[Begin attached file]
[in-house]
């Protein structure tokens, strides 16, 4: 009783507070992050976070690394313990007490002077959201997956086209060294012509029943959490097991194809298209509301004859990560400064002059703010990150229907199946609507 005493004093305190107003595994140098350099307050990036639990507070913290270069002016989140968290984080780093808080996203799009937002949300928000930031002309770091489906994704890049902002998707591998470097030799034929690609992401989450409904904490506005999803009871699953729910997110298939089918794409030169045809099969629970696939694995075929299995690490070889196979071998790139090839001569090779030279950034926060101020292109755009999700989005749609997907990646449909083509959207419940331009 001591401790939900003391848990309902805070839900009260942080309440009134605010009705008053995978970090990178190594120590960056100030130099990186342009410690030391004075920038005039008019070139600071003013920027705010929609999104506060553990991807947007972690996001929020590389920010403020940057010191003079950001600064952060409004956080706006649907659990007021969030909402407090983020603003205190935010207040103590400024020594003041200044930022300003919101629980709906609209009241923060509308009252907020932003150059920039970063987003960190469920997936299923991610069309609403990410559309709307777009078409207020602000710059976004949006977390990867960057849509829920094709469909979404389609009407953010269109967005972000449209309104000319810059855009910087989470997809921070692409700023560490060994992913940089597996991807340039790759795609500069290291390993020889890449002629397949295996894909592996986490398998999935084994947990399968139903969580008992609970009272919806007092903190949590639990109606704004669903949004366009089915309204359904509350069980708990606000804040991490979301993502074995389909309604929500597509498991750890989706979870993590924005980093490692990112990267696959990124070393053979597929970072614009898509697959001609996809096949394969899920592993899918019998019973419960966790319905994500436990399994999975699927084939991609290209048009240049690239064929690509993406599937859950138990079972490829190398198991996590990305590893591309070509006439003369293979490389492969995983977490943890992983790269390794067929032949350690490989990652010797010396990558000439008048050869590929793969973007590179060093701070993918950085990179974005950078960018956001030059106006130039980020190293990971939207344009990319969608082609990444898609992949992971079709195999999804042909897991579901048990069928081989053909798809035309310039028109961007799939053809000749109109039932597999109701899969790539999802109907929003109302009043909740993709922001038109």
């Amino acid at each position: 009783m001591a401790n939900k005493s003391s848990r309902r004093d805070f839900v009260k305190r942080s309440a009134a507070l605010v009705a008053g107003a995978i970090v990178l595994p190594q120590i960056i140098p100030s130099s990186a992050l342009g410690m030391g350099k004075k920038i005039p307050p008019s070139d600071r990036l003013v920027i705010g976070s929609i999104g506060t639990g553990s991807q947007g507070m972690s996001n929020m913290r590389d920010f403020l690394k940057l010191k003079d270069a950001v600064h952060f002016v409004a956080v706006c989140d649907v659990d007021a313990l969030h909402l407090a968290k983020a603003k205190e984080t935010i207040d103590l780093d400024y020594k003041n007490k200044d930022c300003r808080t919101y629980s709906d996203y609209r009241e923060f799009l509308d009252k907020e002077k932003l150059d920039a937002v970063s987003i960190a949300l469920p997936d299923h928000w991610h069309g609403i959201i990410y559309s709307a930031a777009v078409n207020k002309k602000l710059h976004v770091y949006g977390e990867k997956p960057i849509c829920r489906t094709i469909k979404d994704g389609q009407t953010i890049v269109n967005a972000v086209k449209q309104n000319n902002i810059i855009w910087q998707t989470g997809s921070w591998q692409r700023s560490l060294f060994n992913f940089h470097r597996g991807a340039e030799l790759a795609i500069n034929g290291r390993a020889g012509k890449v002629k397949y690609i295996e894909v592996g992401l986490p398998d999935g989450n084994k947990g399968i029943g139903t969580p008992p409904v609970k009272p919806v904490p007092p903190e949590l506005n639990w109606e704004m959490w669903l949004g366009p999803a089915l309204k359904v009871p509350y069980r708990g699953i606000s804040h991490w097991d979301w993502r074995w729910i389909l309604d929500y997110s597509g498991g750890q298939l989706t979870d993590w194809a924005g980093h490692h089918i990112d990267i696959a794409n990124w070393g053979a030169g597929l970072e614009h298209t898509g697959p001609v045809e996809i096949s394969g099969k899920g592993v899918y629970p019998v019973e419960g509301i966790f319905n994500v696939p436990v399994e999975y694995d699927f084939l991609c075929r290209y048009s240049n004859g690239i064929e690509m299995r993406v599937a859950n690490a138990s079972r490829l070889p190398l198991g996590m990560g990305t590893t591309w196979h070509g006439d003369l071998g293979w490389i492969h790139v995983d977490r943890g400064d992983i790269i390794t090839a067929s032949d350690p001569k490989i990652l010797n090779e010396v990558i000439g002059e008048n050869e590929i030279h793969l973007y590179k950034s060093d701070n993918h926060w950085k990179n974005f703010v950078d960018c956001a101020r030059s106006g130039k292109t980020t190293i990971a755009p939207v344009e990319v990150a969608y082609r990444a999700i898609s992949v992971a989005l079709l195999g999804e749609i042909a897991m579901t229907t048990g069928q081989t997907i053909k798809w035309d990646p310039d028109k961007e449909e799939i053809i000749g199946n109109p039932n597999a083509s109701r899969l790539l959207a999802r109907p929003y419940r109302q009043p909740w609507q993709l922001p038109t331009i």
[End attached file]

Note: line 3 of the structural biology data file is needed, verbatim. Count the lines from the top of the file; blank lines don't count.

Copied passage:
């Amino acid at each position: 009783m001591a401790n939900k005493s003391s848990r309902r004093d805070f839900v009260k305190r942080s309440a009134a507070l605010v009705a008053g107003a995978i970090v990178l595994p190594q120590i960056i140098p100030s130099s990186a992050l342009g410690m030391g350099k004075k920038i005039p307050p008019s070139d600071r990036l003013v920027i705010g976070s929609i999104g506060t639990g553990s991807q947007g507070m972690s996001n929020m913290r590389d920010f403020l690394k940057l010191k003079d270069a950001v600064h952060f002016v409004a956080v706006c989140d649907v659990d007021a313990l969030h909402l407090a968290k983020a603003k205190e984080t935010i207040d103590l780093d400024y020594k003041n007490k200044d930022c300003r808080t919101y629980s709906d996203y609209r009241e923060f799009l509308d009252k907020e002077k932003l150059d920039a937002v970063s987003i960190a949300l469920p997936d299923h928000w991610h069309g609403i959201i990410y559309s709307a930031a777009v078409n207020k002309k602000l710059h976004v770091y949006g977390e990867k997956p960057i849509c829920r489906t094709i469909k979404d994704g389609q009407t953010i890049v269109n967005a972000v086209k449209q309104n000319n902002i810059i855009w910087q998707t989470g997809s921070w591998q692409r700023s560490l060294f060994n992913f940089h470097r597996g991807a340039e030799l790759a795609i500069n034929g290291r390993a020889g012509k890449v002629k397949y690609i295996e894909v592996g992401l986490p398998d999935g989450n084994k947990g399968i029943g139903t969580p008992p409904v609970k009272p919806v904490p007092p903190e949590l506005n639990w109606e704004m959490w669903l949004g366009p999803a089915l309204k359904v009871p509350y069980r708990g699953i606000s804040h991490w097991d979301w993502r074995w729910i389909l309604d929500y997110s597509g498991g750890q298939l989706t979870d993590w194809a924005g980093h490692h089918i990112d990267i696959a794409n990124w070393g053979a030169g597929l970072e614009h298209t898509g697959p001609v045809e996809i096949s394969g099969k899920g592993v899918y629970p019998v019973e419960g509301i966790f319905n994500v696939p436990v399994e999975y694995d699927f084939l991609c075929r290209y048009s240049n004859g690239i064929e690509m299995r993406v599937a859950n690490a138990s079972r490829l070889p190398l198991g996590m990560g990305t590893t591309w196979h070509g006439d003369l071998g293979w490389i492969h790139v995983d977490r943890g400064d992983i790269i390794t090839a067929s032949d350690p001569k490989i990652l010797n090779e010396v990558i000439g002059e008048n050869e590929i030279h793969l973007y590179k950034s060093d701070n993918h926060w950085k990179n974005f703010v950078d960018c956001a101020r030059s106006g130039k292109t980020t190293i990971a755009p939207v344009e990319v990150a969608y082609r990444a999700i898609s992949v992971a989005l079709l195999g999804e749609i042909a897991m579901t229907t048990g069928q081989t997907i053909k798809w035309d990646p310039d028109k961007e449909e799939i053809i000749g199946n109109p039932n597999a083509s109701r899969l790539l959207a999802r109907p929003y419940r109302q009043p909740w609507q993709l922001p038109t331009i």